Nearly Half of Employers Will Hit the Cadillac Tax in 2018


Despite efforts to rein in health care costs, roughly half of large U.S. employers will face the excise tax in 2018; and the percentage is expected to rise significantly in subsequent years, according to an analysis by Towers Watson. The Congressional Budget Office  expects a $79 billion excise tax burden from 2018 to 2023.

As part of the Affordable Care Act (ACA), the excise or Cadillac tax is a 40% tax on the value of all affected health care programs a participant elects that exceed certain dollar thresholds in 2018 and beyond. This non-deductible excise tax must be paid by the employer although some employers are considering shifting the costs to plan participants. Seventy-three percent of employers are concerned about triggering the tax, and 62% say it will have at least a moderate effect on their health care strategy in 2015 and 2016. The survey revealed that 48% are likely to trigger the tax in 2018; and 82% could cross the threshold by 2023.

Trevis Parson, chief health actuary for Towers Watson said, “Even with conservative projections, the impact of the excise tax on employers is substantial, yet it is often not fully understood. Each company will need to look at the tax carefully based on its own programs, and we expect a great deal of variation by industry.”

Randall Abbott, a senior health strategist at Towers Watson said, “Even a Chevy may be affected by the Cadillac Tax. For most employers, the excise tax will be a question of when, not if, unless action is taken. The ACA has put a timer on cost management for many employers and unless one cuts benefits or improves program performance there’s a real risk of triggering it.” Abbott says that these three key factors are not well known about the tax:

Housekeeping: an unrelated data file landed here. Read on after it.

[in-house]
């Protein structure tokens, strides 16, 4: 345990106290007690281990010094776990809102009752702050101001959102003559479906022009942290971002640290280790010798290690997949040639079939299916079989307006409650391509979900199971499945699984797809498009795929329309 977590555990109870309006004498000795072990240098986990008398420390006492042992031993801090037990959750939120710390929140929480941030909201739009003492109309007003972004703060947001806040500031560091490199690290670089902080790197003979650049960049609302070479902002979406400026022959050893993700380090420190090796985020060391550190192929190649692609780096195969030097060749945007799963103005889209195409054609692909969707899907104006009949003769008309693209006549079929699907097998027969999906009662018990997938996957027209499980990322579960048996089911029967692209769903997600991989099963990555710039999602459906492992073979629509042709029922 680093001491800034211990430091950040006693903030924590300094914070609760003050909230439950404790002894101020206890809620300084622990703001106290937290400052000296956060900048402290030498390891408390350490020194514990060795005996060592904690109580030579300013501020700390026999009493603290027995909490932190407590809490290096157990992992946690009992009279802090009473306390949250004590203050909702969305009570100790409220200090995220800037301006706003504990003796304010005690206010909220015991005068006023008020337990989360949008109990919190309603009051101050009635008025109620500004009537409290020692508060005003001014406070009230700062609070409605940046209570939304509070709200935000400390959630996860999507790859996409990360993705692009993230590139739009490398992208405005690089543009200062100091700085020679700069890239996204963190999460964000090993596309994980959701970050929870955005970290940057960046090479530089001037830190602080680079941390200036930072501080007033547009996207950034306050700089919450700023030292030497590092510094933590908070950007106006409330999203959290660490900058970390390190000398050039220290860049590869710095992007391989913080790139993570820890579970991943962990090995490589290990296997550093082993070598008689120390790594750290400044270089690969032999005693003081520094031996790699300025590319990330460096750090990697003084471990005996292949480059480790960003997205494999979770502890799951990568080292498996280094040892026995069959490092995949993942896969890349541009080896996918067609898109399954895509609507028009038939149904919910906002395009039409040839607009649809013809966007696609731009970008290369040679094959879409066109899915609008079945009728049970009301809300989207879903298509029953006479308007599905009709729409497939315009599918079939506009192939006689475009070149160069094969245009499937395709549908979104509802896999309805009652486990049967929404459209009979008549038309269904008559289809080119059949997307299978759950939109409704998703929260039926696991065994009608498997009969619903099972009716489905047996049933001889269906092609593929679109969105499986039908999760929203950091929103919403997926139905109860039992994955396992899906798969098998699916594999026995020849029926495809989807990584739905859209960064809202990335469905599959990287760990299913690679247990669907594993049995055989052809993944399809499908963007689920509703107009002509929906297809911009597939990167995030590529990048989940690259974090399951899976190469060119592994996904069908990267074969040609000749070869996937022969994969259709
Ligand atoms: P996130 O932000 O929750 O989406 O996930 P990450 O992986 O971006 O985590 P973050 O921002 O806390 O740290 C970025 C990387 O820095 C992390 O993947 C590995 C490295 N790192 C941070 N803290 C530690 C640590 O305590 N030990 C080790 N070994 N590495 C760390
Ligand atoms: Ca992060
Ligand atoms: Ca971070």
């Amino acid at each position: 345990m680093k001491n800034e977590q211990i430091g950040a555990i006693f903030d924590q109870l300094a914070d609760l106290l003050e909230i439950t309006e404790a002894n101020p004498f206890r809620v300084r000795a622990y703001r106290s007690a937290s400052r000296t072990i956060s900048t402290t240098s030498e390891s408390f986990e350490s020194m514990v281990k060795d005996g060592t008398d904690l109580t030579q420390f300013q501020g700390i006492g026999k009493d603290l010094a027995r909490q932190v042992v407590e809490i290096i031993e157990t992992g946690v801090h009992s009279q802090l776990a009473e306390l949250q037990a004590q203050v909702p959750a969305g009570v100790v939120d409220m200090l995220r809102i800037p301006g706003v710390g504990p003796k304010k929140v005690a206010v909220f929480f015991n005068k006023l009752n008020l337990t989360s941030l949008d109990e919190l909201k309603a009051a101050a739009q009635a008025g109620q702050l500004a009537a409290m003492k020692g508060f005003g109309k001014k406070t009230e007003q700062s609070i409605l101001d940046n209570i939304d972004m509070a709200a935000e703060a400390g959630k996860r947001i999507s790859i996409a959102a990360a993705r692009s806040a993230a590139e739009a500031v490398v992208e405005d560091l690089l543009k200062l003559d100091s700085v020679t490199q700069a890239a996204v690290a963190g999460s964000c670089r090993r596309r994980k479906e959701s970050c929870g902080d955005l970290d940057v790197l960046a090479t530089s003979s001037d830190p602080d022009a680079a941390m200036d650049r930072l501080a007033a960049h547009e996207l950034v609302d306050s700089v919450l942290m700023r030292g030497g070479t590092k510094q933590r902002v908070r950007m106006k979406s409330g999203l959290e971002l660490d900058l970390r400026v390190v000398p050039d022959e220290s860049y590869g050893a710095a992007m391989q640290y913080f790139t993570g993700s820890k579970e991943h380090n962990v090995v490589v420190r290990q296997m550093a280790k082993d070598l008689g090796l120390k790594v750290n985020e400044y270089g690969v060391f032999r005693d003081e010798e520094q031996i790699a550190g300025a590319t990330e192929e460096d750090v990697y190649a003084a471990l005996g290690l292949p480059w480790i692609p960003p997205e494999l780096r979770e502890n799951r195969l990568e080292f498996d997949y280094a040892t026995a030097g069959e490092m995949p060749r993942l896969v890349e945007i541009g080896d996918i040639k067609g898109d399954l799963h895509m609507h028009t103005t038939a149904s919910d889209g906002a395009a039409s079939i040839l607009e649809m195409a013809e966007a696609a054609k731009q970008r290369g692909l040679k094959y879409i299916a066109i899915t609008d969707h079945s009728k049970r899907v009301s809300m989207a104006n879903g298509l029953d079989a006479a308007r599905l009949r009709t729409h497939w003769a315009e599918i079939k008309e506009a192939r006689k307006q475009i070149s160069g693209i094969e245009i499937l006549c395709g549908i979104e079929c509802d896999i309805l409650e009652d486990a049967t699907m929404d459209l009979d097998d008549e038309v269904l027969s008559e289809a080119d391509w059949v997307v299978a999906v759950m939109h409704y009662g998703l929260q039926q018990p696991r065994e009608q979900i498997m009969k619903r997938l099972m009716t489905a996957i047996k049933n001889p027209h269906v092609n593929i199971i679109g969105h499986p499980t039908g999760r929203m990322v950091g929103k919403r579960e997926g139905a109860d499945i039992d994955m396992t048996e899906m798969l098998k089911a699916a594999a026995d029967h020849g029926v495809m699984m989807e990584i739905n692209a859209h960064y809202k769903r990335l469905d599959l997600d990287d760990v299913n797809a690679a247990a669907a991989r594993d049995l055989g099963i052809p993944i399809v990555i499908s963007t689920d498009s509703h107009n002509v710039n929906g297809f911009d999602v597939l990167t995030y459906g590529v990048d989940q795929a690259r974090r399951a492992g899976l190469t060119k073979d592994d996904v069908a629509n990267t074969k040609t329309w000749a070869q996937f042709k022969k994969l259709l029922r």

1. The excise tax is based on employer and employee premium contributions, not just what the employer pays for coverage.
2. The definition of what’s included for calculating the tax extends to tax-advantaged health care accounts, such as health flexible spending accounts, health reimbursement accounts, and pretax contributions to a health savings account.
3. The tax is not determined by the value of the medical plan, but rather the value of all affected health benefits elected by an employee or family. The tax is based on the aggregate value of the programs an employee elects, not just the medical plan value itself.

Annual increases in excise tax thresholds are not based on health care cost inflation, but on the Consumer Price Index, which was 1.5% for 2013. That is far less than medical cost trend and considerably less than the 4% annual health care cost increases that better performing employer health plans are expected to achieve after plan changes in 2015 .

Abbott said, “With so much at stake, it is critical that companies take a close…look at their health programs and understand their projected costs…It also highlights the need for companies to improve their health program performance…The good news is that many have already taken steps, and with proper plan management, the impact of the tax can be significantly mitigated. In fact, Towers Watson estimates that the number of companies expected to trigger the tax would be considerably higher if not for the variety of actions that employers have already taken or are likely to take as they better understand the challenge. “For more information, visit

Last Updated 01/19/2022

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